College Hill welcomes new director

Director of Milledgeville’s Digital Bridges Project, Heather Holder, became the new College Hill Alliance Executive Director Jan. 9, after Patrick Madison’s resignation two months prior.
Holder attended Georgia College and State University where she received a B.A. in History and a Master’s degree in Public Administration.
During her undergraduate education she served as attorney general and president of the school’s Student Government Association.
The new director has a Senior Georgia Downtown Development Professional Certification from the Fanning Institute and the Georgia Department of Community Affairs.
She was also a board member of the Georgia Downtown Association.
Holder first became involved with College Hill Corridor when she was on the planning board for the project.
The Knight Foundation gave Mercer University a grant in the amount of $2 million to develop the project.
“I come from a community and economic development background, but nobody’s ever tried to combine the two of them at the same time,” said Holder. “I think that we’ve seen incredible results.”
Holder served as the executive vice president of NewTown Macon in 2008 and the executive director of Milledgeville Main Street.
Holder was then named director of the Digital Bridges Project, a program founded at Georgia College and State University by a Knight Foundation grant to help combat digital illiteracy and promote innovative uses of technology.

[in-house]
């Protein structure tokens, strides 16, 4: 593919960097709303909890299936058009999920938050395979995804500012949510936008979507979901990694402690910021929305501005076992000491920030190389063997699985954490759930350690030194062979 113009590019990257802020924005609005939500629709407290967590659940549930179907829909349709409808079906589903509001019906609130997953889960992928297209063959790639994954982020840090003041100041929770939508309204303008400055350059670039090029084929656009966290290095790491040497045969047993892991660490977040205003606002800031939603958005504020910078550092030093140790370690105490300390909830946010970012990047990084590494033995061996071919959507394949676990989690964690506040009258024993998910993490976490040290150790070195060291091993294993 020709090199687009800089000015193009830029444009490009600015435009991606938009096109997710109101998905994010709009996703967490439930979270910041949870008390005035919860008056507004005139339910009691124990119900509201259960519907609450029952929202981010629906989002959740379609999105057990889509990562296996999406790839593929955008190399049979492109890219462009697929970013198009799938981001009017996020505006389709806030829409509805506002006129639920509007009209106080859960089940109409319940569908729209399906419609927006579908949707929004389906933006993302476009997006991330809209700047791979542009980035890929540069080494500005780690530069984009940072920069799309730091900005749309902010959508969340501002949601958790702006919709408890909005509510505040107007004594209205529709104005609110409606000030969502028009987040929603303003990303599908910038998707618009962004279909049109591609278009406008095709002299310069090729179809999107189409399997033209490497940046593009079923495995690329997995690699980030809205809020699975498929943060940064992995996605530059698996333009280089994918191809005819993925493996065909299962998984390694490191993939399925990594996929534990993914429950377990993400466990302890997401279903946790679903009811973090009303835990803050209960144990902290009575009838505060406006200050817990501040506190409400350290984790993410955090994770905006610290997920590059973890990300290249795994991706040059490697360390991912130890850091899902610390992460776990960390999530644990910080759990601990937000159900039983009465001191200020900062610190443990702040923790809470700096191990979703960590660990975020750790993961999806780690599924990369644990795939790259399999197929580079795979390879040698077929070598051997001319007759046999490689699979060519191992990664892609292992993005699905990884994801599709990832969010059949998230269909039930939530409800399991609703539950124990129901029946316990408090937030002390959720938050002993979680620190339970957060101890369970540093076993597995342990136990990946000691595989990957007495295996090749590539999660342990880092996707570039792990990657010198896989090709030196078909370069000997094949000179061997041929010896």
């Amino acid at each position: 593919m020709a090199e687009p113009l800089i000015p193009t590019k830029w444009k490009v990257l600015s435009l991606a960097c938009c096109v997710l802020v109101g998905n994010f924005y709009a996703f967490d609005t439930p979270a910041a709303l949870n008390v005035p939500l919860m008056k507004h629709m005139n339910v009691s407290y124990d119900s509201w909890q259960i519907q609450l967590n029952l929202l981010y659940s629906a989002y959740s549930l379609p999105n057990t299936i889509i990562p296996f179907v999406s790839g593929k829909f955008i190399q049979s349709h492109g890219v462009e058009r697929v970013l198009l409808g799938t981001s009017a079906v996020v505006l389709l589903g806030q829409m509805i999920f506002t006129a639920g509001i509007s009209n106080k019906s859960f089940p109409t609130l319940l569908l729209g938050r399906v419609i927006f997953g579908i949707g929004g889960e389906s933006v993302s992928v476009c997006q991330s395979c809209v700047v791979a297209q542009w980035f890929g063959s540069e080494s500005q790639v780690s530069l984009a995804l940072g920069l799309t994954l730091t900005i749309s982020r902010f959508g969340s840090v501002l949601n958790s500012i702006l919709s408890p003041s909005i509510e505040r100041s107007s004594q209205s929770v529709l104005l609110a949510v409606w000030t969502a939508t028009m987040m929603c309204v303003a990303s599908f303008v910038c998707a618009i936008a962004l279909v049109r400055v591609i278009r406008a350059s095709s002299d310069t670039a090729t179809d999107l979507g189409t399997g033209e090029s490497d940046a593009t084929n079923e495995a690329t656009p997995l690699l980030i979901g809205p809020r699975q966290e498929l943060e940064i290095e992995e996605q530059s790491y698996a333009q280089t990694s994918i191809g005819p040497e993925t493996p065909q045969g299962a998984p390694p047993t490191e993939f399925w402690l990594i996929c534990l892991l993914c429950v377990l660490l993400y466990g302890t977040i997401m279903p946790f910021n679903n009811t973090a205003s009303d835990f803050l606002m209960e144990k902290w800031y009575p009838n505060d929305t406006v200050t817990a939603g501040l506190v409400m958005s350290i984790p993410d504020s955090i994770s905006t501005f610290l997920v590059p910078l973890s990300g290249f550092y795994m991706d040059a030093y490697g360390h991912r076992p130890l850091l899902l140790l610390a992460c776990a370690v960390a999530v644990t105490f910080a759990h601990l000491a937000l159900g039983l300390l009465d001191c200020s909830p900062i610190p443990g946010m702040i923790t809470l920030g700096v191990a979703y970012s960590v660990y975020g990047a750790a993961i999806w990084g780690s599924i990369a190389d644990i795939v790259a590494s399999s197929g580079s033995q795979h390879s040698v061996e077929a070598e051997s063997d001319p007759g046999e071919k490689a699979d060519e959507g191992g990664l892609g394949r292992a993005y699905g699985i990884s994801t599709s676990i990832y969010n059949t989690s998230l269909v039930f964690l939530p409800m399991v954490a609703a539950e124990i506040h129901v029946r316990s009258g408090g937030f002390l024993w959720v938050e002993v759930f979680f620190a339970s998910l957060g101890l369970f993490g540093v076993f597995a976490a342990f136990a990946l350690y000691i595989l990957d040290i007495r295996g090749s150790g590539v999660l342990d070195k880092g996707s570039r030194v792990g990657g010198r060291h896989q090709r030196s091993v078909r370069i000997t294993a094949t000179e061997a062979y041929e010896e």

The Director of Communications and Outreach for College Hill, Jessica Walden said, “To be able to get a director to our organization that doesn’t have much of a learning curve, and who is able to jump right into it has been really exciting for us.”
Holder plans to start a new initiative called Jump Start America to facilitate the growth the local economy and businesses in the area.
“The hope is that we can inspire investment to create jobs within the region.
Those jobs can then get people to live in College Hill to support and stabilize the community here,” said Holder.
This initiative is focused on keeping college students in the area after they graduate in order to stimulate growth within the community.
Holder said, “There is so much potential to truly impact not only this community, but how people look at urban planning and community planning as a whole.”
She believes that the branding of College Hill was a major factor in its success from the beginning.
The area was designated as a unique place and given a special symbol through its branding process.
The swirls on the insignia of the College Hill sign represent a design found on some of the historic sidewalks in Macon.
In recognition of College Hill’s brand, Walden said there is “a little bit of Mercer and a little bit of Macon history in it.”
When comparing College Hill Corridor with her previous project, Holder said, “This project was focused on the community and revitalization as a whole.
The Digital Bridges Project was working more on use of technology and integration of technology to help the community as a whole.”
While these projects differ, the new director’s experience with Digital Bridges has been used to create the website shoplocalmacon.com.
The site was made to assist local businesses in the Macon area.
The new director’s first event, Mardi Gras Mercer, will be held Feb. 12, in Mercer Village.